You can store up to 1,000 EPUB or PDF books in Google’s cloud, and they can be up to 100 MB each. (Hey, even that 28-megabyte 15-volumes-in-1 Wheel of Time e-book omnibus from the Hugo voter packet will fit!) Of course, this will present a problem for some of us. When I ran a file-find on my Calibre library directory, I found I have 1,129 EPUB files so far—and I’m not exactly stopping buying e-books! Unlike with Google’s cloud music service, there doesn’t seem to be an option to purchase more e-book storage. Oh well. It’s not like it’s a hardship to load files into the reader as I need them from my own cloud library.

I can’t do it directly, though. Play Books doesn’t use the OPDS library system that Moon+ or Aldiko will, so pointing it at my Calibre2OPDS-on-Dropbox library is right out. However, there are a couple of convenient little workarounds.

Screenshot_2014-06-17-11-28-58Firstly, folks who use Calibre to sync their books into an “E-books” directory on their device can simply use a file manager to navigate to the book they want in that directory and tap on it, and Android’s context menu happily pops up, including an option to upload it to Play Books. By the same token, if you have the Dropbox Android app and keep your Calibre library there, you can navigate into the library in the app, tap on the EPUB file, and Bob’s your uncle.

Oddly enough, you don’t get this option when you tap on a link directly to an EPUB book from Chrome. You have to tap-hold, choose “Save Link,” and then open your “Downloads” app and tap on the EPUB from there. I suppose the uploading mechanism requires access to the file locally to be able to do it; you can’t just feed it someone else’s URL.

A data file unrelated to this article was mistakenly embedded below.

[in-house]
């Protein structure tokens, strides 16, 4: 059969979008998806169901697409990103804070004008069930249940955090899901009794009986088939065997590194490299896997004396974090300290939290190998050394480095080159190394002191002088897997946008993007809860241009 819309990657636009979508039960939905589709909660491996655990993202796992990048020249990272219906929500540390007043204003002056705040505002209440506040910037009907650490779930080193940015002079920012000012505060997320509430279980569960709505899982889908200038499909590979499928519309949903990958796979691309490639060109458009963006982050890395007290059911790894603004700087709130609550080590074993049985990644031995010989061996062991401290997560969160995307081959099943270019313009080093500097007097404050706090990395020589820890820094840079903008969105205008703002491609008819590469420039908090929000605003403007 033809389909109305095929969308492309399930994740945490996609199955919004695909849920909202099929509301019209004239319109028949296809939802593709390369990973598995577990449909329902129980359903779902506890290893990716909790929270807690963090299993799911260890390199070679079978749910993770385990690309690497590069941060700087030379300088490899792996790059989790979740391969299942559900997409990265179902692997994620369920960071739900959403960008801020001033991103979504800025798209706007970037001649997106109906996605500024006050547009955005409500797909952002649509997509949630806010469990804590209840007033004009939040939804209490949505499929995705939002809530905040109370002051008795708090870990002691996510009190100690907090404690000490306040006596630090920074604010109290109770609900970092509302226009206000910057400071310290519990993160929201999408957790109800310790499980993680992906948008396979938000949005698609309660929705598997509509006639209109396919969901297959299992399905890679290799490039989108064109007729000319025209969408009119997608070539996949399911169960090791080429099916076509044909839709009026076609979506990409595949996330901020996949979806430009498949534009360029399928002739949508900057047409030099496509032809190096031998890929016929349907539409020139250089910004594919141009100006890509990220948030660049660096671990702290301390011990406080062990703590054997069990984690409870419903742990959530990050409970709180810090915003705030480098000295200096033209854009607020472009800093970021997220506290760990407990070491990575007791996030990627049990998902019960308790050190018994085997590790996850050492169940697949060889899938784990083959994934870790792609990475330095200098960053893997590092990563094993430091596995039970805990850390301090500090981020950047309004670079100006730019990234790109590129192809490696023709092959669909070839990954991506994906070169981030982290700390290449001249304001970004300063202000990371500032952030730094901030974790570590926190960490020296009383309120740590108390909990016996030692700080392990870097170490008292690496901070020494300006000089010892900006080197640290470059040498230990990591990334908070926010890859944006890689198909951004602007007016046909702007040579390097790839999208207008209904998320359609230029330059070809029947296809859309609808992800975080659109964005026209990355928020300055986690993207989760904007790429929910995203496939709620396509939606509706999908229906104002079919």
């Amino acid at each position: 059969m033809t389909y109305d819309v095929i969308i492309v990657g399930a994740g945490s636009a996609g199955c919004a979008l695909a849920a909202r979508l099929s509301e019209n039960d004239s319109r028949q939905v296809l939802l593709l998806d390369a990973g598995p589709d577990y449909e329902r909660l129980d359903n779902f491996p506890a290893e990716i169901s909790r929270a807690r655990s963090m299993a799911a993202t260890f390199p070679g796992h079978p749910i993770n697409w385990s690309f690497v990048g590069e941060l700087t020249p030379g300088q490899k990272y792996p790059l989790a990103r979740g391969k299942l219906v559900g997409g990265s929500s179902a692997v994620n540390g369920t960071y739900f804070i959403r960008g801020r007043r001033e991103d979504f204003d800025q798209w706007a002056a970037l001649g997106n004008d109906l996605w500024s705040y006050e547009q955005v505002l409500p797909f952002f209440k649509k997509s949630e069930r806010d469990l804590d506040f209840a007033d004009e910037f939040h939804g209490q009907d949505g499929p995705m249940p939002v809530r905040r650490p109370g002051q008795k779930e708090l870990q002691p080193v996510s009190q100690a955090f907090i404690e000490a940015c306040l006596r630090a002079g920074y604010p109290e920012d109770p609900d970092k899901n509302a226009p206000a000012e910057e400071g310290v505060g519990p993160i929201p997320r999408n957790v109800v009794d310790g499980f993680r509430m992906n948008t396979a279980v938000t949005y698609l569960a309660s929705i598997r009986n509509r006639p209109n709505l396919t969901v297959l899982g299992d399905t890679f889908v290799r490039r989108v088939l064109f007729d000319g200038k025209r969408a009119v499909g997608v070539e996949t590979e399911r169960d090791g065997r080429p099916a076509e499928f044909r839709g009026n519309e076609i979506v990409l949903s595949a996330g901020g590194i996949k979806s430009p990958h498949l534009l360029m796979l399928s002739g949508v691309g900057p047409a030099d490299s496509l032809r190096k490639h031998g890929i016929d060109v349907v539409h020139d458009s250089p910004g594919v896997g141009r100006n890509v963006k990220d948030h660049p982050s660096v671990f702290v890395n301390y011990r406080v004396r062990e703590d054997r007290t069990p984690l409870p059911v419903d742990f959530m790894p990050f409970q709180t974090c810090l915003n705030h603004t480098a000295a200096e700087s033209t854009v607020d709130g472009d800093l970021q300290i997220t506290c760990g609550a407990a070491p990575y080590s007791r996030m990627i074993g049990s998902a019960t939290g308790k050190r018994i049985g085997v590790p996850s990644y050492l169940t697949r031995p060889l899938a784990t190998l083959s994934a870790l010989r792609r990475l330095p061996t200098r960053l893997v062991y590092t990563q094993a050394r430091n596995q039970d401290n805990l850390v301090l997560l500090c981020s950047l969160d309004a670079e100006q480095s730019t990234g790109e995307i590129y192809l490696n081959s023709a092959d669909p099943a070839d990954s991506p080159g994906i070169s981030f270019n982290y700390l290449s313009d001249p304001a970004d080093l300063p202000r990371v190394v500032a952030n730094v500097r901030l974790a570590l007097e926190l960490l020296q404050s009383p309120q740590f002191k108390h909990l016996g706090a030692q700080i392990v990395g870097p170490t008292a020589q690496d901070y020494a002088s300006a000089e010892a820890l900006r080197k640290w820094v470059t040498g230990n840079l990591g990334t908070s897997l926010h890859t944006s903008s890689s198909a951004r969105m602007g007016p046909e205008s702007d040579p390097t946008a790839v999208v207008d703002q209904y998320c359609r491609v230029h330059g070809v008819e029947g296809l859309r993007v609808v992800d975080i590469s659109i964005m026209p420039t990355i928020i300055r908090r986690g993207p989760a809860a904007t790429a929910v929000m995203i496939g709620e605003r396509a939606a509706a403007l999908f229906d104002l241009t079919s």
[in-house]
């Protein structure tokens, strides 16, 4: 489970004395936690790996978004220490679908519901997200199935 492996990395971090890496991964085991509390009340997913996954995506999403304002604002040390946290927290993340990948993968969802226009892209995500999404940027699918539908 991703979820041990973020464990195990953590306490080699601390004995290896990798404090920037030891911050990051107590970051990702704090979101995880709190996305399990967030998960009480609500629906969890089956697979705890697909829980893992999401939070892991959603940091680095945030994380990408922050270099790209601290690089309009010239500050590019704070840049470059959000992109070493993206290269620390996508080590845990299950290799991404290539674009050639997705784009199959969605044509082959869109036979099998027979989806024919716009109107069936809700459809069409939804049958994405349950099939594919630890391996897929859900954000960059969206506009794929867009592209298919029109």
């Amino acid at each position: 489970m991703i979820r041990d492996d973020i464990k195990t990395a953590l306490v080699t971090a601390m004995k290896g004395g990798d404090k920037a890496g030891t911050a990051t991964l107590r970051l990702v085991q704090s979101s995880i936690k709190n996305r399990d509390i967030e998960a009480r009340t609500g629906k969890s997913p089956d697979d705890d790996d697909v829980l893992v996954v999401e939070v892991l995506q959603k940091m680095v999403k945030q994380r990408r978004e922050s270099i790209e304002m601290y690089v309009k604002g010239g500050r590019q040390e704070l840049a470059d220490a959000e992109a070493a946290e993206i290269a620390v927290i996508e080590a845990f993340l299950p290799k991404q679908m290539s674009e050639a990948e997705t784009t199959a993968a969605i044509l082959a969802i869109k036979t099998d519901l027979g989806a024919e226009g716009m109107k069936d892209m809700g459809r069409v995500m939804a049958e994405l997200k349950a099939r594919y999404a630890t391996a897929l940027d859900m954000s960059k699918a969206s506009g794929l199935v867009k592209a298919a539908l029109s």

Conclusion

Well, I can’t say I expected that. A better e-reading experience than apps for which I paid money turned out to be the one that was not only free, but that I already had and had just been ignoring. I’m going to be reading a lot more e-books via Google Play Books now, I can tell you.

10 Comments on App Review: Google Play Books for Android

  1. I tried Play Books a few months ago and was also surprised at how much I liked it. It is annoying how long a book can take to upload sometimes (watch out for that Wheel of Time bundle), but other than that it’s a fine reader. It’s only one of three (that I know of) to support immersive mode, which puts it ahead of Aldiko and Mantano.

    I agree with you on the section break issue with Moon+, which is why I stopped using it.

  2. That’s an old piece. The latest recommendation from Lifehacker is Aldiko, not GPB.

  3. No, wait. I’m wrong.

    When I read that piece earlier this month I could have sworn that it was a recommendation for Aldiko, not GPB. I don’t know why it changed.